Another thing that helps this exercise in flag waving lunacy is the initial attack that, despite featuring some noticably sub-par CGI, is utterly breathtaking in it’s ferocity and completely hilarious in how much spitefully nasty collateral damage it goes out of it’s way to perpetuate. Suicide bombers, snipers, rocket launchers and a big fucking plane loaded with enough firepower to make the cast of Predator shit their khakis, unleash hell on 1600 Pennsylvania Avenue, slaughtering agents, police and passers by with merciless aggression as it works overtime to prove the old Hollywood adage that if you want to kill a bad guy in the third act, have him slap a woman in the first. While it literally stoops to that exact level later in the film (a protracted and extending beating of Melissa Leo’s Secretary Of Defence is frankly unnecessary and distasteful), hostages, civilians and even dogs are chewed up by decidedly unfriendly fire as the film frantically over emphasises the “bad” in bad guy. Oh by the way, I’m not actually certain if rocket launchers actually DO pop out of the top of the White House like an awesome 80’s action playset when it’s threatened, but is it bad that I really want it to be true…?
However, when the smoke literally clears and the North Korean attackers throw a tattered stars and stripes off the roof (in mournful slow motion of course), the film struggles to keep up the early momentum but is still smart enough to know when to cut away from a bickering cabinet and focus on it’s sneering star as he makes every villain in three square go the way of the dodo. When he’s not caving in skulls with a brass bust, he rasps snappy retorts while sitting in the Oval Office like “Ask me a serious question.” When reasonably asked if the terrorist he’s just encountered is still alive.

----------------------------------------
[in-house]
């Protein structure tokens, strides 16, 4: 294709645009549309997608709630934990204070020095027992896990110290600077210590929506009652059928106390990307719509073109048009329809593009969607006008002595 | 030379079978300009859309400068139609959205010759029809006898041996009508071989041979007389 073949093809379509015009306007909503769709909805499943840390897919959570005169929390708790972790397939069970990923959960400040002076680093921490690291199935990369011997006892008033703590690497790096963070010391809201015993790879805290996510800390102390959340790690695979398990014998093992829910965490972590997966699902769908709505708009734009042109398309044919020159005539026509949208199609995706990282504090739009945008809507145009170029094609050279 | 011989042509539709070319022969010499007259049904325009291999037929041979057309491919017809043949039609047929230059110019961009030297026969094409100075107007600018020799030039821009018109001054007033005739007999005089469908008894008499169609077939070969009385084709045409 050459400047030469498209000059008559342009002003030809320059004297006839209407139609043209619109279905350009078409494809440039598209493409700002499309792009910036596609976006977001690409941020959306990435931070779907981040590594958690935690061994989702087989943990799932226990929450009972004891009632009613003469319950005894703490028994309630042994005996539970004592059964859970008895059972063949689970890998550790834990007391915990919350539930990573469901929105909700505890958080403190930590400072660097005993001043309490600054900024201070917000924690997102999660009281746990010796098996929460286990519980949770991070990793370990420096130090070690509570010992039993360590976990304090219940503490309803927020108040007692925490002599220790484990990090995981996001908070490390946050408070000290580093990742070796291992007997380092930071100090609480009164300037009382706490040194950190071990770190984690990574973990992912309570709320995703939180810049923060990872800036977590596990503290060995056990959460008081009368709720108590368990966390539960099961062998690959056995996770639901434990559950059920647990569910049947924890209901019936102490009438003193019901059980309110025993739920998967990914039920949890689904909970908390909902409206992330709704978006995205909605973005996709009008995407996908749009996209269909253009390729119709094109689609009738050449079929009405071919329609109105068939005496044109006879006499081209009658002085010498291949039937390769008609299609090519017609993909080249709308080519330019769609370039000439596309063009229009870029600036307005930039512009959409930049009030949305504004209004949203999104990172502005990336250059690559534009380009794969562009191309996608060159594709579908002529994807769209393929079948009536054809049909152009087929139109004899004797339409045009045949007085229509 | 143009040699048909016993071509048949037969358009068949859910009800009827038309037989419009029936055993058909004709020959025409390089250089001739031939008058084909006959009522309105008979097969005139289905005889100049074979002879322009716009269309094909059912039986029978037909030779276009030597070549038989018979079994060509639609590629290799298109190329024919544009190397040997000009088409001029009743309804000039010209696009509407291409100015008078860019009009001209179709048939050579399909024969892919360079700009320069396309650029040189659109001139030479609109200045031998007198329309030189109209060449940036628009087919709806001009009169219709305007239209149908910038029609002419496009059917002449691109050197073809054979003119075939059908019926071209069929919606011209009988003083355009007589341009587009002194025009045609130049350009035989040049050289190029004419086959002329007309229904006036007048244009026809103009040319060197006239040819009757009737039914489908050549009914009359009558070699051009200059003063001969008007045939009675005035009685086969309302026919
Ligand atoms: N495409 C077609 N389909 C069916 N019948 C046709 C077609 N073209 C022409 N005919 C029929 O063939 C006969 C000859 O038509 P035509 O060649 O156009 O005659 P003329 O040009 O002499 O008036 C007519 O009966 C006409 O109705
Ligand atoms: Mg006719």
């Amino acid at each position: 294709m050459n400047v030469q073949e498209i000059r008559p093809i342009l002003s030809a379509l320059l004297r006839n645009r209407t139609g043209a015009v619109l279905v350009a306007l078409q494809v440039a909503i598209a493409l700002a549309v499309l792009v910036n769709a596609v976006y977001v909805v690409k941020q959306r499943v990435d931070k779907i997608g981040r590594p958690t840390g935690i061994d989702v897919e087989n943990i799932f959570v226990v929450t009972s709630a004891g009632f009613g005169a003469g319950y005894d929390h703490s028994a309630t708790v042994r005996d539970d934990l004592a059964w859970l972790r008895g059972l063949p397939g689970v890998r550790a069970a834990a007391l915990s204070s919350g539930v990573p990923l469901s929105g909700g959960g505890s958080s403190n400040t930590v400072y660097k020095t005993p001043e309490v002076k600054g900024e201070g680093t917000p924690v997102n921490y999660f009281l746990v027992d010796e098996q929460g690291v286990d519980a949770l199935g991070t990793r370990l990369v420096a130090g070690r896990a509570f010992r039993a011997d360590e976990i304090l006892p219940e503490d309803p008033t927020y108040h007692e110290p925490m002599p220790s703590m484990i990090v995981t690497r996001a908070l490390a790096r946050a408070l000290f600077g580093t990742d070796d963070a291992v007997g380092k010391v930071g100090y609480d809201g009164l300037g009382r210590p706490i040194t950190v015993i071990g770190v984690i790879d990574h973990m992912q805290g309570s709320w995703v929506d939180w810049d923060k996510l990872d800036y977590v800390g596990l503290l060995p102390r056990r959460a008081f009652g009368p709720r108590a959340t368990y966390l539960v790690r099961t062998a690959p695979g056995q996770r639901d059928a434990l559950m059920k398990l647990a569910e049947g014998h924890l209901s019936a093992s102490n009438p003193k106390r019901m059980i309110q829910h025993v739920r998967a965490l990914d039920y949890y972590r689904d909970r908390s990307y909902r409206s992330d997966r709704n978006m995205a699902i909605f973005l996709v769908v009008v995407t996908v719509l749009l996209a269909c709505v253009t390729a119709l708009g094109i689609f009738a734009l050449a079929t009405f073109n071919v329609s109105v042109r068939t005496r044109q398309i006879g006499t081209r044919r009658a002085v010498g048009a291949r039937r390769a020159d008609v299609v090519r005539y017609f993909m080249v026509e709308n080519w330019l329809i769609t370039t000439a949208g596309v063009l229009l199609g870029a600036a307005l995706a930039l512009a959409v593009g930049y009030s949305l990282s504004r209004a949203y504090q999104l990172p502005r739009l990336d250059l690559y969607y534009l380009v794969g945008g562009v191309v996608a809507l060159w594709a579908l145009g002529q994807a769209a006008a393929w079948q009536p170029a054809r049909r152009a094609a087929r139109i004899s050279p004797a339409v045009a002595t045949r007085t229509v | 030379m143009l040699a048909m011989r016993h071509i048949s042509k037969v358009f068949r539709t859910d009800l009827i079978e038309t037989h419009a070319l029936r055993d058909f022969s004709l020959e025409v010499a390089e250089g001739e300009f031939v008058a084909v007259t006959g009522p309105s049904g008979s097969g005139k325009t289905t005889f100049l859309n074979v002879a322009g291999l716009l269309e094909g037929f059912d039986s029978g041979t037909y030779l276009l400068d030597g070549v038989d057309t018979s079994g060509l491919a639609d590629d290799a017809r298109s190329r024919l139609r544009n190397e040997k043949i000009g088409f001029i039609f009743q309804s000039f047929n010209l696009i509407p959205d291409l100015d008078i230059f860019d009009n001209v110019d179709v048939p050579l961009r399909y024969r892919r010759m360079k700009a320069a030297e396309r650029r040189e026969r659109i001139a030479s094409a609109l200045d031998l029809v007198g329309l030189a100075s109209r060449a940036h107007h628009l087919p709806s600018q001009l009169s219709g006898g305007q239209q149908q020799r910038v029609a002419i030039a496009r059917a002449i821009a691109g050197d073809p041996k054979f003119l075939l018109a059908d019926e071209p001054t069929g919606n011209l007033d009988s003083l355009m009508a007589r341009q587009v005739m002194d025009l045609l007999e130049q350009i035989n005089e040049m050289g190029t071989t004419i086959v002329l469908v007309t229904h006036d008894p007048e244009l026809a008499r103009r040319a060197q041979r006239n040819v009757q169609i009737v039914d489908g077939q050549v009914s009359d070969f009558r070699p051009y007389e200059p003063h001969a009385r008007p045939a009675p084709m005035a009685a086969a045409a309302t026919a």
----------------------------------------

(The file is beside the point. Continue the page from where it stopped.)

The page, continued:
If made back in that time period known as the 80’s – where movies where seemingly plucked at random through swirling blizzards of cocaine – this would have been the sort of manic adventure made by Cannon Films and probably would have starred Chuck Norris spin kicking his way to victory (tonally speaking it isn’t a million miles away from the legendarily insane Invasion USA) and while it’s stupendously implausible, it’s tough to completely turn your nose up at a film that features dialogue alongside the lines of “Why don’t we play a game of “Fuck off”. You go first.” and in a world of regularly sanitized action flicks it’s sometimes genuinely refreshing to see a movie that sprays plenty of brains and viscera along with it’s copious gunfire. Although, to be honest, there’s far more brains on the walls than there are in the overly familiar script which churns out such cliched oldies as emotional phone calls to the wife, smug mind games with the villain, far fetched double crosses and people actually barking things like “Newsflash, Asshole!” like it’s a perfectly normal, everyday thing to say.
Like the best of Butler’s charismatic but questionable output, it’s well advised to not take things too seriously and let the suprisingly po-faced chaos wash over you for best results and it marks the start of Antoine “Training Day” Fuqua’s string of full blooded actioners (usually starring Denzel Washington).
Frequently fun, occasionally off-putting and ultimately as empty as a terrorist’s skull after Butler has blown a hole through it; Olympus Has Fallen isn’t exactly what you’d call “good” but it’s certainly good enough if you aren’t waiting for a masterpiece.
Expectations Have Fallen…